Andrew Glasgow, senior vice president of Viacom Scratch, dove into the “crisis of attention” facing the entertainment industry on Monday at TheGrill, TheWrap’s sixth annual Media Leadership Conference.
The bad news? There is more to see, do and be a part of in the entertainment space than ever before, which means it’s becoming increasingly difficult for companies to capitalize on the content they’re offering. The good news? The results of Viacom’s first-ever attention study offer statistics to help companies navigate the ever-changing media landscape.
“Our job has never been more challenging, but the reward is bigger and better than ever,” said Glasgow while relaying how perception is shaped by both experience and memory.
Thirty percent of people will give up a good night’s sleep to watch their favorite shows, while 61 percent of the things people most remember are things they experienced with other people.
Additionally, the study found that 75 percent said their ability to pay attention is getting better or staying constant, 70 percent feel they are paying the right amount of attention to the things in their lives, and 81 percent are intentionally limiting the amount of attention they give to various media.
Glasgow mentioned the oft-cited “fear of missing out.” He noted the success of the popular podcast “Serial,” which “brought an old-school audience to a new-school platform” and captured the nation’s attention in the process.
Glasgow added that “Serial” remains the fastest podcast to reach 5 million downloads in iTunes history, averaging 1 million downloads a month.
The study applied the science of attention to the marketing discipline. Informed by biometric audience analysis, quantitative surveys, and interviews with expert practitioners, the findings will be used by Viacom and its partners to help facilitate deep connections with consumers.
Glasgow described Viacom Scratch as a creative consultancy within Viacom that uses its research on consumer connection and audience insight to solve problems for its partners’ businesses.
Viacom will work the Yale Center for Customer Insights to conduct new research surrounding intent, aspiration, and media consumption, and with Spotify to apply advanced insights to user engagement with content and experiences.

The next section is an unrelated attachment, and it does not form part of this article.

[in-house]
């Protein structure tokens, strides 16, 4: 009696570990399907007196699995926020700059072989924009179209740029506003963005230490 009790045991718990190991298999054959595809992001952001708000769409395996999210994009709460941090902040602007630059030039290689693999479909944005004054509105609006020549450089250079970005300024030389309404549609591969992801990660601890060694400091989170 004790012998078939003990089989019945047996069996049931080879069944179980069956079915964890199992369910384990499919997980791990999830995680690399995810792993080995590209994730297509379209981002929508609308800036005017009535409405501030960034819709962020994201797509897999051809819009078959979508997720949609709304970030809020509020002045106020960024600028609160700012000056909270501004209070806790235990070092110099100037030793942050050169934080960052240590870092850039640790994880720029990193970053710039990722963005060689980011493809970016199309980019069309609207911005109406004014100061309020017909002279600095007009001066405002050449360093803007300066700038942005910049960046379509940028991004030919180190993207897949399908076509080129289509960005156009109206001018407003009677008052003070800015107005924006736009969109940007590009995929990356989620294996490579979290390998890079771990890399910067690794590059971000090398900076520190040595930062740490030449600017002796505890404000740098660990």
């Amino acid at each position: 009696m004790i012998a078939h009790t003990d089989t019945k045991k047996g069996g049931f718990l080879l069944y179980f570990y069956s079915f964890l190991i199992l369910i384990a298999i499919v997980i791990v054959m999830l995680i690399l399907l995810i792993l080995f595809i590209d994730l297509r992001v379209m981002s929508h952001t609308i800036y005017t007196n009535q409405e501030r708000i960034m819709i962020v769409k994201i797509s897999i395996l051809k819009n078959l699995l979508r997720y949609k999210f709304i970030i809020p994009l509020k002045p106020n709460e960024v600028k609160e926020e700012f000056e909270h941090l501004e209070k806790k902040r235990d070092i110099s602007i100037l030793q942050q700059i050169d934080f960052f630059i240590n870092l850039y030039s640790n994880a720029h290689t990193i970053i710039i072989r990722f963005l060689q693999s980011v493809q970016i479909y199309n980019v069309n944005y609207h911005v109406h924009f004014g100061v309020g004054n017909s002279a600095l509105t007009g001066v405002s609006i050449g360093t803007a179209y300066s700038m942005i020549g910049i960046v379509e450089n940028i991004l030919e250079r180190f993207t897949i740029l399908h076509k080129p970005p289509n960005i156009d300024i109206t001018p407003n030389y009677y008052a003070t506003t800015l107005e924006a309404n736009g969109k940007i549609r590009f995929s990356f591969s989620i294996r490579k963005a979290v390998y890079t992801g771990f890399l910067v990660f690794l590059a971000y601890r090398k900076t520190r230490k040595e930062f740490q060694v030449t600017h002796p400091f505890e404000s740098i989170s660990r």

“When fans love content, participation ensues,” said Glasgow, who noted that when fans turn passion into action, wonderful things can happen. While Glasgow said that fandom is how people express themselves these days, attention isn’t binary and it’s actually now harder to measure on a massive scale.
By measuring the brainwaves in hundreds of people, Viacom learned that different genres of content can create different kinds of attention states.
The results of Viacom’s Attention Study also serve as the basis for an interactive exhibit inside Viacom’s headquarters in New York that runs through Oct. 8. The experience includes initial biometric research on how different TV show genres impact attention; a multitasking test, which neuroscientists say only 2.5 percent of the population can do effectively; a virtual reality demonstration of fully-immersive Viacom content experiences; examples of fandom expressed in increasingly rich ways; and case studies on breakthrough content and marketing and the link between context and attention.
In applying the science of attention to marketing to help Viacom’s partners connect with consumers in more impactful ways, Scratch has determined that engagement is more important that the number of ads viewed or impressions delivered, and that collective attention, context and communities of fans are key elements in relationships between brands and consumer relationships.
Other findings from Scratch‘s Attention Study, which can be found here, include:
- 76 percent consider themselves part of a fan community
- Almost 2/3 of millennials discover new things from their fan community
- 75 percent are influenced to watch content because “a lot of people are talking about it”
- Almost 50 percent would give up a week of social media in order to not miss the series finale of their favorite TV show; almost 1/3 would be willing to give up a night’s sleep for it
- Nearly 25 percent have binge-watched their favorite show for eight or more hours
Attention and Distraction:
- 10 percent or less feel they are spending too little time on phones, emails, smartphone games, and social media
- 20 percent feel they are paying too little attention to celebrities
- 38 percent of Millennials said “Seeing someone naked” was distracting, but nearly twice that number said “getting a text message” was distracting
Source: Scratch Attention Study, Summer 2015: 2,667 Total Respondents